Ankit Kukreja
30 Jun 2017

In the second article on GST, we will explain who all are liable to pay GST. As for the previous article, you may send in your queries here.

As you would know, GST is a dual levy with the Centre and States simultaneously levying tax on a common tax base. GST  levied by the Centre on intra-State supply of goods or services would be called the Central Tax, while GST levied by the States and Union Territories would be called the State Tax/UT Tax respectively.

In case a product of service is supplied within the State or Union Territory i.e. Intra-State supply, both the Central tax & State Tax/UT Tax would apply while  in case of  Inter-State supply, IGST (Integrated GST) will have to be paid which is equivalent to Central GST + State GST. However, there is no difference of rates. What does this mean? In simple terms, except for nomenclature, the total rate of tax shall remain the same whether a supply is made within or outside the State. This means that producers and suppliers of goods and services will pay the same tax for any supply of products and services anywhere in the country. This will remove the tax arbitrage (that is, taking advantage of different tax rates on the same goods and services in different parts of the country) and help make India one market.

The imported goods will also be charged integrated tax (IGST) in addition to Basic Customs Duty. IGST paid on imports will also be available as credit to the importer in further supplies. Besides, the Central Tax, State Tax/UT Tax and IGST, Compensation Cess under the GST (Compensation to States) Act, 2017 shall be levied on a few luxury goods,. The cess shall be available as credit for further payment of cess.

Now let us see who all are liable to pay GST. The following categories of persons will be liable to pay GST:

  1. Persons registered under GST and making taxable supplies under GST.
  2. Persons registered under GST required to make payment of tax under reverse charge mechanism.
  3. E-Commerce operators registered under GST and through whom certain categories of notified supplies are made.
  4. Persons registered under GST and required to deduct Tax (TDS)
  5. E-Commerce Operators registered under GST and required to collect tax (TCS)

In general, the registered supplier of goods or services will need to pay GST. However, in specified cases like imports and other notified supplies, the liability will lie on the recipient under the reverse charge mechanism. “Reverse Charge” means the liability to pay tax on the recipient of taxable supplies instead of the supplier. Further, in some notified cases of intra-state supply of services, the liability to pay GST may be cast on e-commerce operators through which such services are supplied.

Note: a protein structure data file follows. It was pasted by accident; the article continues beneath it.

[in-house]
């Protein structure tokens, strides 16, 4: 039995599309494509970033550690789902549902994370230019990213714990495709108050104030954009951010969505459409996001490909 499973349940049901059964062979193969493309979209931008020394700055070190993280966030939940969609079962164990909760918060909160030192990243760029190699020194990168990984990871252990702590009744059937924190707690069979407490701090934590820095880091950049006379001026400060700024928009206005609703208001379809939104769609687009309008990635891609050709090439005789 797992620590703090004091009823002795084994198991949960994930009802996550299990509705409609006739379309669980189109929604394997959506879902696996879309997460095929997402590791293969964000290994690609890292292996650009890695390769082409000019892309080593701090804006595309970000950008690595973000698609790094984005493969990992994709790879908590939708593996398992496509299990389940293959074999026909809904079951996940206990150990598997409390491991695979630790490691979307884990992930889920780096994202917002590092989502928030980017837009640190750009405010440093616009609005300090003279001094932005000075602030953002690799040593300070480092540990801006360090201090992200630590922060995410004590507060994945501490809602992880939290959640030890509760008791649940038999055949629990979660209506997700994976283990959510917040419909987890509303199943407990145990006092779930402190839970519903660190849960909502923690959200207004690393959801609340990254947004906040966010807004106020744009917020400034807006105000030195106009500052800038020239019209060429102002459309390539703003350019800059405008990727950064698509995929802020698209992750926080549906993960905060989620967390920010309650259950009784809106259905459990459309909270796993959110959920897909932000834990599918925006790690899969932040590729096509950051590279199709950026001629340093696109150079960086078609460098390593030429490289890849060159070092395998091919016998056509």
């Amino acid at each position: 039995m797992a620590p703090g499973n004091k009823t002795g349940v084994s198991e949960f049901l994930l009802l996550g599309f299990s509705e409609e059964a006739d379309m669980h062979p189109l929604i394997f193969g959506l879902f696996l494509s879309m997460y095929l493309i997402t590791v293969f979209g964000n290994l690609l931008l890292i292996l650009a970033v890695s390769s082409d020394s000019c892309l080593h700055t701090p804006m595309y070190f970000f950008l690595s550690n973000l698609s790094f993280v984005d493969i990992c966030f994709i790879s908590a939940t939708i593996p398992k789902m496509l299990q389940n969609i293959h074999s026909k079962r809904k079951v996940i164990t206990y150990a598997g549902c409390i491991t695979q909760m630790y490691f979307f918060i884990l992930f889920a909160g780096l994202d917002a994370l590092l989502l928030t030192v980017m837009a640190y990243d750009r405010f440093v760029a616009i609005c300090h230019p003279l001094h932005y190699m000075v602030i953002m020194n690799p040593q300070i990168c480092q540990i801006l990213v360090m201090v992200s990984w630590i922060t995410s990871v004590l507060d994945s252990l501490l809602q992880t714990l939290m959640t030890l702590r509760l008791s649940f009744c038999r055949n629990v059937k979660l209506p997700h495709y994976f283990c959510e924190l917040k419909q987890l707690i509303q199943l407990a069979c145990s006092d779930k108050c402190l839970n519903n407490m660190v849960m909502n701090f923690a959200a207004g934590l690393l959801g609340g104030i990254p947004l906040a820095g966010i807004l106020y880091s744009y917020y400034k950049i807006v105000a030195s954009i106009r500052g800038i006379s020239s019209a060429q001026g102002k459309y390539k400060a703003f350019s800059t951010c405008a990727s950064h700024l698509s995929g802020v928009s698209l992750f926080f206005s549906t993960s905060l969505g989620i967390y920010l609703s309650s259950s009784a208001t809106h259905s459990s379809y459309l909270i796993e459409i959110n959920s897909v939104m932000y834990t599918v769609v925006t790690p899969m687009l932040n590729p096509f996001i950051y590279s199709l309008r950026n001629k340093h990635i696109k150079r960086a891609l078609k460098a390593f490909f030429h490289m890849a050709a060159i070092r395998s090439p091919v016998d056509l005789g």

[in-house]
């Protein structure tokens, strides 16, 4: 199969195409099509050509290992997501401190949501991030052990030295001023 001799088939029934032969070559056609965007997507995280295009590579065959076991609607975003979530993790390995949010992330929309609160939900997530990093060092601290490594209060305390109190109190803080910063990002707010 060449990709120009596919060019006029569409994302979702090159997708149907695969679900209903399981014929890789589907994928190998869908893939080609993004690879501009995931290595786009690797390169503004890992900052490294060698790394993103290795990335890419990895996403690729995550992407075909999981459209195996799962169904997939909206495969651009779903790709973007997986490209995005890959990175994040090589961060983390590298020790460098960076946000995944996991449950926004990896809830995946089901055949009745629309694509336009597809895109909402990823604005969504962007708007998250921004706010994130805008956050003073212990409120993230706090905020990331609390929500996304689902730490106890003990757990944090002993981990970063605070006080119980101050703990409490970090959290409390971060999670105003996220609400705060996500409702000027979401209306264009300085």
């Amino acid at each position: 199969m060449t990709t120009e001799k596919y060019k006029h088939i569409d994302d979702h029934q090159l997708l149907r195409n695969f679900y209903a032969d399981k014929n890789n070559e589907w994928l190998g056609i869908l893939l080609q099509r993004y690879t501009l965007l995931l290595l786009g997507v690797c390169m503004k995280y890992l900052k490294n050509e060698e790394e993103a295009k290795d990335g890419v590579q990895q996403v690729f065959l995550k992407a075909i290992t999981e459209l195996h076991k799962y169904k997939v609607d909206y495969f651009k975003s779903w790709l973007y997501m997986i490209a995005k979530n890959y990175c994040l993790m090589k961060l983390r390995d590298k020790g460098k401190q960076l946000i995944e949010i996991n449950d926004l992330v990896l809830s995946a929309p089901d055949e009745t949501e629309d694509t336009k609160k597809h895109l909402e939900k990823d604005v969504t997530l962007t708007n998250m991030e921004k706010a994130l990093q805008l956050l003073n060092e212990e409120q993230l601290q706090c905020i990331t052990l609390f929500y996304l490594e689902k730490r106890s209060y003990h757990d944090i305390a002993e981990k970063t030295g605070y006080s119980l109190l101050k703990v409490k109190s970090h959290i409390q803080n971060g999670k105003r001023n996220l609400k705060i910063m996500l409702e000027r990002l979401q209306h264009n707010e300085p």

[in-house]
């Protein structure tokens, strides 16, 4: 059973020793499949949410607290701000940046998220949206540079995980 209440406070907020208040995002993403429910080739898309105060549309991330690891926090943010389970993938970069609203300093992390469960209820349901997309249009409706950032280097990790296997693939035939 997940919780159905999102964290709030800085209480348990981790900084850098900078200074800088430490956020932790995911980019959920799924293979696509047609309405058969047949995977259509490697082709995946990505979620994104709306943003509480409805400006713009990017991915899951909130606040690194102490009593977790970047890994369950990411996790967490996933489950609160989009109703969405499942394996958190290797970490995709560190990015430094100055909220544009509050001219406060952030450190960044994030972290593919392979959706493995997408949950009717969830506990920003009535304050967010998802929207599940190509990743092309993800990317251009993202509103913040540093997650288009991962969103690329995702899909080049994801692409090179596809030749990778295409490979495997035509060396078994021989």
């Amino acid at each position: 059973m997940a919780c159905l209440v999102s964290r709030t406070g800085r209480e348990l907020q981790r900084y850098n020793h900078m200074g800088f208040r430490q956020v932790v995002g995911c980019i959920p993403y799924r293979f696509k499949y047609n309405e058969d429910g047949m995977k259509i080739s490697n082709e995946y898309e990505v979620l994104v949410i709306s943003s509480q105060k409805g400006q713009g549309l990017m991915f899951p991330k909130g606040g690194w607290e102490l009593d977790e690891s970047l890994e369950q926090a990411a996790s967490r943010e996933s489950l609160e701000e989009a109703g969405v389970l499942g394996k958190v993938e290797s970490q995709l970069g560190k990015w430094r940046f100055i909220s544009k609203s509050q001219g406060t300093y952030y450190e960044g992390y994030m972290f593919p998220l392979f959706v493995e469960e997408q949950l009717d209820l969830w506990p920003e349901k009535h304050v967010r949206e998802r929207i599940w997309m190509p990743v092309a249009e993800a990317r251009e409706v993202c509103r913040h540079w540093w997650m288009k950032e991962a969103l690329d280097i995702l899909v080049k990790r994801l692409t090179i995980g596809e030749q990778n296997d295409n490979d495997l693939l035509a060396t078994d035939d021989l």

GST being a tax on the event of “supply”, every supplier making taxable supplies needs to get registered. However, small businesses having All India aggregate turnover below Rupees 20 lakh (Rs.10 lakhs in Assam, Arunachal Pradesh, Manipur, Mizoram, Sikkim, Meghalaya, Nagaland, Tripura, Uttrakhand and  Himachal Pradesh) need not register under GST .

The question which arises now is how does GST define aggregate turnover? The aggregate turnover includes all supplies made by the supplier including on behalf of his principals, but excludes the value of job-worked goods. However, persons engaged exclusively in the business of non-taxable or exempt supplies or an agriculturist, to the extent of supply of produce out of cultivation of land are not liable to register under GST.  A registered person who receives goods and services from an un-registered person will be liable to pay tax on such receipt of supply.

Small businesses having turnover below the threshold limit can, however, voluntarily opt to register, pay taxes and comply like a normal taxpayer. On doing so, the business shall be eligible for taking credit on all purchase made and shall also be able to pass on the credit of taxes paid by him to his customer.

Under GST, certain government establishments will be required to deduct tax (TDS) from the amounts paid by them to the suppliers. The tax would be deducted @2% of the payment made to the supplier (the deductee) of taxable goods or services or both, where the total value of such supply, under a contract, exceeds two lakhs and fifty thousand rupees.  Thus, individual supplies may be less than Rs. 2,50,000/-, but if contract value is more, TDS will have to be deducted.

The GST Act also places responsibility on the e-commerce operators to collect tax at source, where goods and services are supplied through them.  The price/consideration for the product is collected by the Operator from the consumer and passed on to the seller after deducting his commission by the Operator. The Government has placed the responsibility on the Operator to collect the ‘tax’ at a rate to be notified [but not more than 1%] from the seller. This shall be done by the Operator by paying the seller the price of the product, less the tax, calculated at the rate specified/notified by the Government. This tax will be the specified percentage   of the net value of the goods/services sold. The e-commerce operators have to remit such tax collected at source with the Government.

We hope the liability issues under GST are clear to you. For any queries, please write to us here.

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